and characterized by securing means (104) disposed between said first (18) and second (20) conduit sections and spaced from said locking means (84) for maintaining said first (18) and second (20) conduit sections in said minimum length position while said locking means (84) remains disengaged from said adjustment teeth (28) and for automatically allowing said first (18) and second (20) conduit sections to move toward said maximum length position while said locking means (84) remains disengaged from said adjustment teeth (28) to automatically remove slack in said first (18) and second (20) conduit sections prior to engaging said locking means (84) with said adjustment teeth (28).
2. An assembly (10) as set forth in claim further characterized by said second conduit section (20) including a housing (46) matingly slideably receiving a portion of said first conduit section (18) for movement between said minimum length position and said maximum length position of said conduit (12).
3. An assembly (10) as set forth in claim 2 further characterized by said securing means including a socket (36) disposed in said first conduit section (18) and a transverse hole (64) extending through said housing (46) and aligned with said socket (36) when in said minimum length position.
4. An assembly (10) as set forth in claim 3 further characterized by said securing means (104) including a release pin (106) disposed through said transverse hole (64) and received in said socket (36) when said first (18) and second (20) conduit sections are disposed in said minimum length position.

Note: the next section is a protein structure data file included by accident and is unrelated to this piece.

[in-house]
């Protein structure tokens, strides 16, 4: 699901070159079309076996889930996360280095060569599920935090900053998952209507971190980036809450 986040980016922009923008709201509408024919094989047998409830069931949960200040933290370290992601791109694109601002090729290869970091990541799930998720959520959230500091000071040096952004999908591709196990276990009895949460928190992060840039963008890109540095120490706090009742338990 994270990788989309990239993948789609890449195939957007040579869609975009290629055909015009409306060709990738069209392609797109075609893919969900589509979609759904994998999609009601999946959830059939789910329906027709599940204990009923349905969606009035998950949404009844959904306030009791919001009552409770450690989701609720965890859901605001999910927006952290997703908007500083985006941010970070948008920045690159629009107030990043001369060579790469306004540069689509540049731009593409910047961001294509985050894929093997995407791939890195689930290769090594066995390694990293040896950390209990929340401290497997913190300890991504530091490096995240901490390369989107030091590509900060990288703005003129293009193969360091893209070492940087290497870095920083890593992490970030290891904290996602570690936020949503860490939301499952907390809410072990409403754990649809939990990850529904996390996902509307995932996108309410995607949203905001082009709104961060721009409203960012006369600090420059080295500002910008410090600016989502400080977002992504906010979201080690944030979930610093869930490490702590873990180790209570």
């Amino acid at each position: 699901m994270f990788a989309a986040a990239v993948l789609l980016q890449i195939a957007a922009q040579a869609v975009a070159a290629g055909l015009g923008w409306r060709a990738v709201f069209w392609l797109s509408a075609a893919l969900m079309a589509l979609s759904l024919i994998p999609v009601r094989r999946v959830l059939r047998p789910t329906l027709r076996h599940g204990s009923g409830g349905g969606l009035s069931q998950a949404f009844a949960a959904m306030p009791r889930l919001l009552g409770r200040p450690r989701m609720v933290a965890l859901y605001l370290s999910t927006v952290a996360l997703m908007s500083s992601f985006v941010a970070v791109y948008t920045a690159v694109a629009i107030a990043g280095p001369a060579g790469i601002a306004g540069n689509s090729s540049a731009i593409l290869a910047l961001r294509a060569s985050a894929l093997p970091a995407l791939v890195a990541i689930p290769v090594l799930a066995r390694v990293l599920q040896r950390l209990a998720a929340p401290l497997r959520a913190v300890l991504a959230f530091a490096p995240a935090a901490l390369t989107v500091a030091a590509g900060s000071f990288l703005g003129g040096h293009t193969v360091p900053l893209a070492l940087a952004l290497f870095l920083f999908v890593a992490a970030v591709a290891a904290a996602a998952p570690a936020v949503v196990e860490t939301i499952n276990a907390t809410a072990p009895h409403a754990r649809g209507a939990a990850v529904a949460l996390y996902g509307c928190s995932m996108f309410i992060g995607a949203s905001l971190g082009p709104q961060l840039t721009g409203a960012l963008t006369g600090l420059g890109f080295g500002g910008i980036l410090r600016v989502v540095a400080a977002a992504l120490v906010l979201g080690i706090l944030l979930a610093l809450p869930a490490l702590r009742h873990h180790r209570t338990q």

5. An assembly (10) as set forth in claim 4 further characterized by said biasing means (80) including a compression spring (82) disposed between said first (18) and second (20) conduit sections for automatically urging said first (18) and second (20) conduit sections toward said maximum length position.
6. An assembly (10) as set forth in claim 5 further characterized by said first conduit section (18) including a flange (38) extending outwardly from said first conduit section (18) for seating said compression spring (82).
7. An assembly (10) as set forth in claim 6 wherein said flange (38) includes a seating surface (40) disposed adjacent said first conduit section (18), further characterized by said first conduit section (18) including a pair of fins (44) disposed on said first conduit section (18) and extending outwardly adjacent to said seating surface (40) for preventing lateral movement of said compression spring (82).
8. An assembly (10) as set forth in claim 1 further characterized by said first conduit section (18) including oppositely facing parallel side walls (22) extending longitudinally of said central axis (16), with said adjustment teeth (28) being disposed along each of said side walls (22).
9. An assembly (10) as set forth in claim 8 wherein said first conduit section (18) includes a pair of opposite facing parallel first (24) and second (26) connecting surfaces extending between said side walls (22), further characterized by an alignment rib (30) disposed on said second connecting surface (26) and extending longitudinally of said central axis (16).